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ARTICLE

Doctors Discover New Treatment for “Superbug” C. difficile

SEP 22, 2016 | EINAV KEET
Examining 16 isolates of C. difficile for in vitro susceptibilities to the salicylanilides closantel, rafoxanide, niclosamide, and oxyclozanide, the researchers found they displayed broad activity against the pathogen. The strategy was to target the vulnerability of the membrane of C. difficile, an approach taking into account the importance of the microbial membrane in both metabolizing and non-growing cells and the associated cellular effects that could limit the likelihood of bacteria to develop resistance, as membrane-active compounds have a low propensity for resistance. They found that closantel adequately penetrated the target site; the active drug achieves therapeutic levels in the colon to repress or eliminate the outgrowth of toxigenic C. difficile rather than activating orally.

“We show that the salicylanilide derivatives efficiently inhibited the growth of C. difficile via membrane depolarization, and more importantly, killed both logarithmic- and stationary-phase cells in a concentration-dependent manner,” explain the authors. “The bactericidal property against stationary-phase C. difficile could in principle lower the production of toxins and spores, which may in turn lead to improved response and mitigate CDI recurrence.”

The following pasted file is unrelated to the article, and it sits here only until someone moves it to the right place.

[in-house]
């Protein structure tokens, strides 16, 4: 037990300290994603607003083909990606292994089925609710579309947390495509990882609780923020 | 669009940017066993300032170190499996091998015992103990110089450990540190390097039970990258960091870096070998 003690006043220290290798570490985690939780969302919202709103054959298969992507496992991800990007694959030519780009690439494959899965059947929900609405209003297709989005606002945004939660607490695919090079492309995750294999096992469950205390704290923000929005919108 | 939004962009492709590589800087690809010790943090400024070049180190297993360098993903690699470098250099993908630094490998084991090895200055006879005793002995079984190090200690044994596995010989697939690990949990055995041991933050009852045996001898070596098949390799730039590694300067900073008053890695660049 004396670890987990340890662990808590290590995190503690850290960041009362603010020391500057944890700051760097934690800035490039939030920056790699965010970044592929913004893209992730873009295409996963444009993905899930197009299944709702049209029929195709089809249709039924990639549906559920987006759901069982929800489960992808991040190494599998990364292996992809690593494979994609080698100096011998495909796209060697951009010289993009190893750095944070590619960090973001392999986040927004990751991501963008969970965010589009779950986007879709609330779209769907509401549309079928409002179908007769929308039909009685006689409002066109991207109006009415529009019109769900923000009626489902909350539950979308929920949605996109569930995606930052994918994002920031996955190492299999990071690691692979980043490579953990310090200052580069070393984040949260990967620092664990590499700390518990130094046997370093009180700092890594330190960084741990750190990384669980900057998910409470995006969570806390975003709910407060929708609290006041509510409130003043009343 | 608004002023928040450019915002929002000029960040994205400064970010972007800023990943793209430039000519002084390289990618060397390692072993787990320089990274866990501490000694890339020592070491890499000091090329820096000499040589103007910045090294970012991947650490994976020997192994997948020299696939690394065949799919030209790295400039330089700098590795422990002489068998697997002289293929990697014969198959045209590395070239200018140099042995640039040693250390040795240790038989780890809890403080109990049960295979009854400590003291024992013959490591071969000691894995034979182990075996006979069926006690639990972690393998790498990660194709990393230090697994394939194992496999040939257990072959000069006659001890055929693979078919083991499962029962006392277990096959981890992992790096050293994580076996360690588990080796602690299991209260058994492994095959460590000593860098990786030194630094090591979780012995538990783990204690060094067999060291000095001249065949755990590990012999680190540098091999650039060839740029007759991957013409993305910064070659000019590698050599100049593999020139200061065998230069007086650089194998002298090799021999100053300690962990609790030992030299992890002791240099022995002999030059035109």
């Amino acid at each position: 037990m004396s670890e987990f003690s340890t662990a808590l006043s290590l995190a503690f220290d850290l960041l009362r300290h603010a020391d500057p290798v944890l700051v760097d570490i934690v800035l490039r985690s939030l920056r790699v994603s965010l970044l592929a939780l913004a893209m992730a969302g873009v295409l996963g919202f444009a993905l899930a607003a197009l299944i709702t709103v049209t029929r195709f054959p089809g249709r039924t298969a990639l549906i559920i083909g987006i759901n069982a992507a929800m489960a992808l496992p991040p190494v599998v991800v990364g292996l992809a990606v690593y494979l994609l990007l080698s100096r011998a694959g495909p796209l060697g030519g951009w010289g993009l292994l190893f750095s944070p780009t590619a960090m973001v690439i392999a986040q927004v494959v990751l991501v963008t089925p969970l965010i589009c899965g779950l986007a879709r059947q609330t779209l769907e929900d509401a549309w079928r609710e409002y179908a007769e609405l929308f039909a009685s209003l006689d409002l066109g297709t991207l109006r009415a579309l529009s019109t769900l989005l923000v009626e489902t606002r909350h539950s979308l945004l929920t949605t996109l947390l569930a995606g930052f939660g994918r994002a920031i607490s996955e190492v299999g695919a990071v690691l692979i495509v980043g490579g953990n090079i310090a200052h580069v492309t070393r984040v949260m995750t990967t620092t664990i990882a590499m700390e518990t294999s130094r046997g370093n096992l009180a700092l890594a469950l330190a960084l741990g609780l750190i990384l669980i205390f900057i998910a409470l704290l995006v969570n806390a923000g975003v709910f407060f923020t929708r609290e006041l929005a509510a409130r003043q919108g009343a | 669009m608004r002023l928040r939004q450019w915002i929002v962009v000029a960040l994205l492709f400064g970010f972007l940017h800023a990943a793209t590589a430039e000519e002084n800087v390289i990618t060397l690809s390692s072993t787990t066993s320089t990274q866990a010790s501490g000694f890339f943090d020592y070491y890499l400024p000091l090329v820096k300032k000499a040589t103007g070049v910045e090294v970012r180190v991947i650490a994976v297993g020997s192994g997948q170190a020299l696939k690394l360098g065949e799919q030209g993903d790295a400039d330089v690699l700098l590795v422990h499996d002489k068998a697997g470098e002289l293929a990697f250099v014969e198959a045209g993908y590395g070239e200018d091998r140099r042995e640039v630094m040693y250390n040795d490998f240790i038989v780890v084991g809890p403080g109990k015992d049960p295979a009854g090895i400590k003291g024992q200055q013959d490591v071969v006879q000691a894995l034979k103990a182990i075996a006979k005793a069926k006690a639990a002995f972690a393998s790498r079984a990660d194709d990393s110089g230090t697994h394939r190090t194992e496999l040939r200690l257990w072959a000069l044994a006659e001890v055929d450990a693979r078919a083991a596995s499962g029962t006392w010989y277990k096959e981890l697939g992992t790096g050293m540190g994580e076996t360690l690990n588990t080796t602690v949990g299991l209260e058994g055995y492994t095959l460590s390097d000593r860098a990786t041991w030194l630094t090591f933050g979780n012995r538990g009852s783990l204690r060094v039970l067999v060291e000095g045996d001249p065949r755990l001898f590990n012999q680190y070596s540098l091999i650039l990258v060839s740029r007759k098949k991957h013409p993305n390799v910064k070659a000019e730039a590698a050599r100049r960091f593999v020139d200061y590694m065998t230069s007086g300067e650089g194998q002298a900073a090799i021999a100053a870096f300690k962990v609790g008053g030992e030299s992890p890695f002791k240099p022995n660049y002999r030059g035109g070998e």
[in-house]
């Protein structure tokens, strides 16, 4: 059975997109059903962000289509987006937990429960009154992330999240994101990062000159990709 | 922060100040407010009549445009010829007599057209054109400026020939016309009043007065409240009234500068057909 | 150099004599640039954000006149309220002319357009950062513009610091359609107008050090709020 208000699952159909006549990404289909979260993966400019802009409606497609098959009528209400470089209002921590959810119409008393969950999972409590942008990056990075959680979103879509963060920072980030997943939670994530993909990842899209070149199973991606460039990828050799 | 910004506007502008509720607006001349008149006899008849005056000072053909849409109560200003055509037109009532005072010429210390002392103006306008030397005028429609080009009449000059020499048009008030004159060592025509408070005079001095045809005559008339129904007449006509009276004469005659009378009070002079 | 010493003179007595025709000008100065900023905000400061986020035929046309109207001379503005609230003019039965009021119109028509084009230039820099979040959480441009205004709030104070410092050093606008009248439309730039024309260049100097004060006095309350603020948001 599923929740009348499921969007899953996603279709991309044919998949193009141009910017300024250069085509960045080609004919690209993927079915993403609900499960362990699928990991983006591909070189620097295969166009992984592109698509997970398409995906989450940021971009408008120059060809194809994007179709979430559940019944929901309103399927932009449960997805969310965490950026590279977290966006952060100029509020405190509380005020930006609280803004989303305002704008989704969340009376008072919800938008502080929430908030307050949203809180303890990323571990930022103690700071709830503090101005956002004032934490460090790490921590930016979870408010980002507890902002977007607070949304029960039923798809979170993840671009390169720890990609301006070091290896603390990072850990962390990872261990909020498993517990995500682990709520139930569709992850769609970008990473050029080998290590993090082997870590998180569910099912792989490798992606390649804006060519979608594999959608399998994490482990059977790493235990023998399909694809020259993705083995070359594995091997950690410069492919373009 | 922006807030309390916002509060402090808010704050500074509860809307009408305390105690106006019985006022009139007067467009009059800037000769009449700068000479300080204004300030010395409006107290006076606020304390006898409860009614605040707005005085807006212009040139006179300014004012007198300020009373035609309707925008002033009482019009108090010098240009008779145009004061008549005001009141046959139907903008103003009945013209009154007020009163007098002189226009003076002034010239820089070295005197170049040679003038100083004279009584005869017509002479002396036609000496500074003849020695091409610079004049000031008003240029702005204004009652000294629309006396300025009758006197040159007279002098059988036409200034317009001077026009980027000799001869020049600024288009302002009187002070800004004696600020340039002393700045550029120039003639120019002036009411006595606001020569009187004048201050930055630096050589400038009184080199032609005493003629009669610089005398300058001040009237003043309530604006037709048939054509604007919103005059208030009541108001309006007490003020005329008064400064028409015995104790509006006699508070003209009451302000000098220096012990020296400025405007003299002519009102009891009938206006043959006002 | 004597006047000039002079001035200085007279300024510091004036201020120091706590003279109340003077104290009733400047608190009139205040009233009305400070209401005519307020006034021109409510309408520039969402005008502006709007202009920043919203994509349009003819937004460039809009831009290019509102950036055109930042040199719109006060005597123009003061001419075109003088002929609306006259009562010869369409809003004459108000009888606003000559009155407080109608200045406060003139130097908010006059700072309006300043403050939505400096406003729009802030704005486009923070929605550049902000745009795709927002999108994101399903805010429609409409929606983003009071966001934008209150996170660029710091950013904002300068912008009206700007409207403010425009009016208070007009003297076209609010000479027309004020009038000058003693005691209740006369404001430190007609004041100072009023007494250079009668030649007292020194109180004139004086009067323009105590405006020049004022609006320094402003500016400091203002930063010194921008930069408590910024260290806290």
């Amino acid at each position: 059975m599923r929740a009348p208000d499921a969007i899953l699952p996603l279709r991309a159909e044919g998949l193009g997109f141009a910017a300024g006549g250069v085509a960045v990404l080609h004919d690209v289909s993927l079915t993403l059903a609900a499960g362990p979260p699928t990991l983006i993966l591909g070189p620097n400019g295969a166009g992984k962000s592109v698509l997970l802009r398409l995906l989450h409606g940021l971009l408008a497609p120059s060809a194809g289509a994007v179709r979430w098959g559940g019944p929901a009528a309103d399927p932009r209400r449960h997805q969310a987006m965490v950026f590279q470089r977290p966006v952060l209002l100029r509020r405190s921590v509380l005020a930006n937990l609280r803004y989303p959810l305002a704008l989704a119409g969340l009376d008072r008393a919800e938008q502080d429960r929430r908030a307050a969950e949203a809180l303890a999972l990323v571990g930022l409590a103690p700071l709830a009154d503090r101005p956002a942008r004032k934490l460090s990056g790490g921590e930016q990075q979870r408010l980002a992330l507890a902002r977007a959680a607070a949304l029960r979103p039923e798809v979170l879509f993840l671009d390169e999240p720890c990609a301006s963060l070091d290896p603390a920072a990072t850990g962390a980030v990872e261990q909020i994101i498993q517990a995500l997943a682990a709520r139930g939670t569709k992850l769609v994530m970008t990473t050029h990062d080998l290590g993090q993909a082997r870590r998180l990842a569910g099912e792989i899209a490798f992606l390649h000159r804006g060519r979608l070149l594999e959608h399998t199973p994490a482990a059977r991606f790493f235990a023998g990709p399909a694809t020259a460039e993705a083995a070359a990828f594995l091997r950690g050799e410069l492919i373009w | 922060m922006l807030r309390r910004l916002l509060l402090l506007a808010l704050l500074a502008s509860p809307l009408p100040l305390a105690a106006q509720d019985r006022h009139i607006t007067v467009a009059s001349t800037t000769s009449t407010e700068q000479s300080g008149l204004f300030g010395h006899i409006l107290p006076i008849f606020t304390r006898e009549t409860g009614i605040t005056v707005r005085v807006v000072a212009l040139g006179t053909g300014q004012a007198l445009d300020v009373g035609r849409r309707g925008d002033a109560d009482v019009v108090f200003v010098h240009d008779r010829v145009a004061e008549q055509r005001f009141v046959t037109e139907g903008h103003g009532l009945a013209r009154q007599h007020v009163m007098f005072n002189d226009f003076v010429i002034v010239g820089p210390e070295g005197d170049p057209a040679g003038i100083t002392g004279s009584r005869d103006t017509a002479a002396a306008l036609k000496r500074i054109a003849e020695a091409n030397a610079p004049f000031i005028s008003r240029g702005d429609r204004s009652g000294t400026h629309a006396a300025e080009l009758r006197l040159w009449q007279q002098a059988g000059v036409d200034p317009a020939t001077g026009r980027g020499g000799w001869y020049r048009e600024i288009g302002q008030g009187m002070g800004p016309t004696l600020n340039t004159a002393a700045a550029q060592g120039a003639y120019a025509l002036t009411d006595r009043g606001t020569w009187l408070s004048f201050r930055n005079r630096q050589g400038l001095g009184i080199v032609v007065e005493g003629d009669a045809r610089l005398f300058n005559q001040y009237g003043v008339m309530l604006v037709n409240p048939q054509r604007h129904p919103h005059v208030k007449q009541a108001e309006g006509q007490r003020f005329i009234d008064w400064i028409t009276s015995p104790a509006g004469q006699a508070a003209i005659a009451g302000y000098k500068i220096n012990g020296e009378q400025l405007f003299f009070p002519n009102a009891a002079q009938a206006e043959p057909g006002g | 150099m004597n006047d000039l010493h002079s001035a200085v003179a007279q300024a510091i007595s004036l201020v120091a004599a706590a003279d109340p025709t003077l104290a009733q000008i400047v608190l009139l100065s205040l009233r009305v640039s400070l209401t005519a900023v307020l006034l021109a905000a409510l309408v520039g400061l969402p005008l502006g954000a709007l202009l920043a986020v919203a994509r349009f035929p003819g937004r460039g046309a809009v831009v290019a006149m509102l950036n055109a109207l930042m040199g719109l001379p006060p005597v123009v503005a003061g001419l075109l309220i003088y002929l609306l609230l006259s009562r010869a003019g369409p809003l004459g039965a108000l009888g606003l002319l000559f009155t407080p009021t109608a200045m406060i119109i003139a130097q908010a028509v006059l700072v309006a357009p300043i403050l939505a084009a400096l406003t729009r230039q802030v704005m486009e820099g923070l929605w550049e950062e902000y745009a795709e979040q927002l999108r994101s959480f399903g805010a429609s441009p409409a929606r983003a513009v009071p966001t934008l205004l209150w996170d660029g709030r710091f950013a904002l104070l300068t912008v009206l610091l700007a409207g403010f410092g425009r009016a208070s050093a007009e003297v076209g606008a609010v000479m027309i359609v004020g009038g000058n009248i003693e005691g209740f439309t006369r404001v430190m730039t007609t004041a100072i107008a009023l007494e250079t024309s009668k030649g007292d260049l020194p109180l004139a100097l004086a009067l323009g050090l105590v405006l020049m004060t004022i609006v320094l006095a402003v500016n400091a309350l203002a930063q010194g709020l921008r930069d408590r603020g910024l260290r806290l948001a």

With their findings, the researchers say they have developed new salicylanilides with improved anti-C. difficile properties and plan to license one of these compounds to a pharmaceutical company for further development into a new drug.

While novel treatments are in development and can take time to reach the market, the CDC offers a prevention toolkit and recommends the following measures to reduce the chance of transmitting C. difficile, especially in healthcare settings:
  • Perform hand hygiene using an alcohol-based hand rub or soap and water.
  • If your institution experiences an outbreak, consider using only soap and water for hand hygiene when caring for patients with C. difficile infection; alcohol-based hand rubs may not be as effective against spore-forming bacteria.
  • Environmental cleaning and disinfection strategies.
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